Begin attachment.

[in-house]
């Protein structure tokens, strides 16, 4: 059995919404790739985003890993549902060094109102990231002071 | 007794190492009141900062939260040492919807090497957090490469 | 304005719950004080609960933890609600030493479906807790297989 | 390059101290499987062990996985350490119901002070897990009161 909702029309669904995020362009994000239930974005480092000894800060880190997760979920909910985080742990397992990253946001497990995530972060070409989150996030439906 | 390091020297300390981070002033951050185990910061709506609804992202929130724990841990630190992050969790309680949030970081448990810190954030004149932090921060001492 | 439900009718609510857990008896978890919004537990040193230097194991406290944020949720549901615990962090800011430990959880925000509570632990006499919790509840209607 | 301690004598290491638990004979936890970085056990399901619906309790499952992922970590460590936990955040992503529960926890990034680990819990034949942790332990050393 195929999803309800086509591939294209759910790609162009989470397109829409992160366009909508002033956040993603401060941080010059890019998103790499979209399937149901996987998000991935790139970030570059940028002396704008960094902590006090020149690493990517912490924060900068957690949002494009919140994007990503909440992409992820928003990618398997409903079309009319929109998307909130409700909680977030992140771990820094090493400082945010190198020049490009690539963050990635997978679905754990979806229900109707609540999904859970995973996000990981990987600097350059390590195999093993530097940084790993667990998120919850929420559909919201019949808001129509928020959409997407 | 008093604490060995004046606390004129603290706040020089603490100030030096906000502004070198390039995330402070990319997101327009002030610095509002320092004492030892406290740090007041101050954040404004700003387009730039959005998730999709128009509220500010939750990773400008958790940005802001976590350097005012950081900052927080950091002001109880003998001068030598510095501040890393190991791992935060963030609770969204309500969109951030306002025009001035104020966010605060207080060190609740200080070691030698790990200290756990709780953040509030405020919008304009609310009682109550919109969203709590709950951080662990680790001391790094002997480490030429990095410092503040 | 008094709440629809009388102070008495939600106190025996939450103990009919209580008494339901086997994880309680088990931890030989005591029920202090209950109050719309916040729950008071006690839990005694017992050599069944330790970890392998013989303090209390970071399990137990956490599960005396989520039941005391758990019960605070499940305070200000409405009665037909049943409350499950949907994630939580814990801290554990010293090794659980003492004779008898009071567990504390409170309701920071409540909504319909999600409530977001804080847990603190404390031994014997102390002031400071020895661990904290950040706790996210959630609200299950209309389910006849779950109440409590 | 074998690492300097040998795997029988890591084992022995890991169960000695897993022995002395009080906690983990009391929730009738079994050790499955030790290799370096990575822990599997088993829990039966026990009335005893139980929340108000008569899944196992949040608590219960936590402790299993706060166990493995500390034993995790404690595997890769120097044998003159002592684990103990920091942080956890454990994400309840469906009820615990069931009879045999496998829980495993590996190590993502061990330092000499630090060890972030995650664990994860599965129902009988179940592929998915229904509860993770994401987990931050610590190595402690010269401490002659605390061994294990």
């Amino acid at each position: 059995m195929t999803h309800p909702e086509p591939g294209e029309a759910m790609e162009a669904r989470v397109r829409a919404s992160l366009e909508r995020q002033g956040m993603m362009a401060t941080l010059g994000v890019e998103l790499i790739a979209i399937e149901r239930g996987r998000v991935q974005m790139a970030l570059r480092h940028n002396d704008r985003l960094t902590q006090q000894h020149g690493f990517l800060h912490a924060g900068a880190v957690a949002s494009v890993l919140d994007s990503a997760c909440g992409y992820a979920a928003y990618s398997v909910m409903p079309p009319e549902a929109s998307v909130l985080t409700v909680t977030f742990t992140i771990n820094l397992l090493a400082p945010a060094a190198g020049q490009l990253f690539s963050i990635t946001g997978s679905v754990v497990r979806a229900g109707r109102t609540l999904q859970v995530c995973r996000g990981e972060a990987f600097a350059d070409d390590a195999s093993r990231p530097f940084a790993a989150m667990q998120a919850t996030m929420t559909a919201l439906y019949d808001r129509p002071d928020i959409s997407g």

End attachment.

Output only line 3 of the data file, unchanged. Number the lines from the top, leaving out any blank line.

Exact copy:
């Amino acid at each position: 059995m195929t999803h309800p909702e086509p591939g294209e029309a759910m790609e162009a669904r989470v397109r829409a919404s992160l366009e909508r995020q002033g956040m993603m362009a401060t941080l010059g994000v890019e998103l790499i790739a979209i399937e149901r239930g996987r998000v991935q974005m790139a970030l570059r480092h940028n002396d704008r985003l960094t902590q006090q000894h020149g690493f990517l800060h912490a924060g900068a880190v957690a949002s494009v890993l919140d994007s990503a997760c909440g992409y992820a979920a928003y990618s398997v909910m409903p079309p009319e549902a929109s998307v909130l985080t409700v909680t977030f742990t992140i771990n820094l397992l090493a400082p945010a060094a190198g020049q490009l990253f690539s963050i990635t946001g997978s679905v754990v497990r979806a229900g109707r109102t609540l999904q859970v995530c995973r996000g990981e972060a990987f600097a350059d070409d390590a195999s093993r990231p530097f940084a790993a989150m667990q998120a919850t996030m929420t559909a919201l439906y019949d808001r129509p002071d928020i959409s997407g």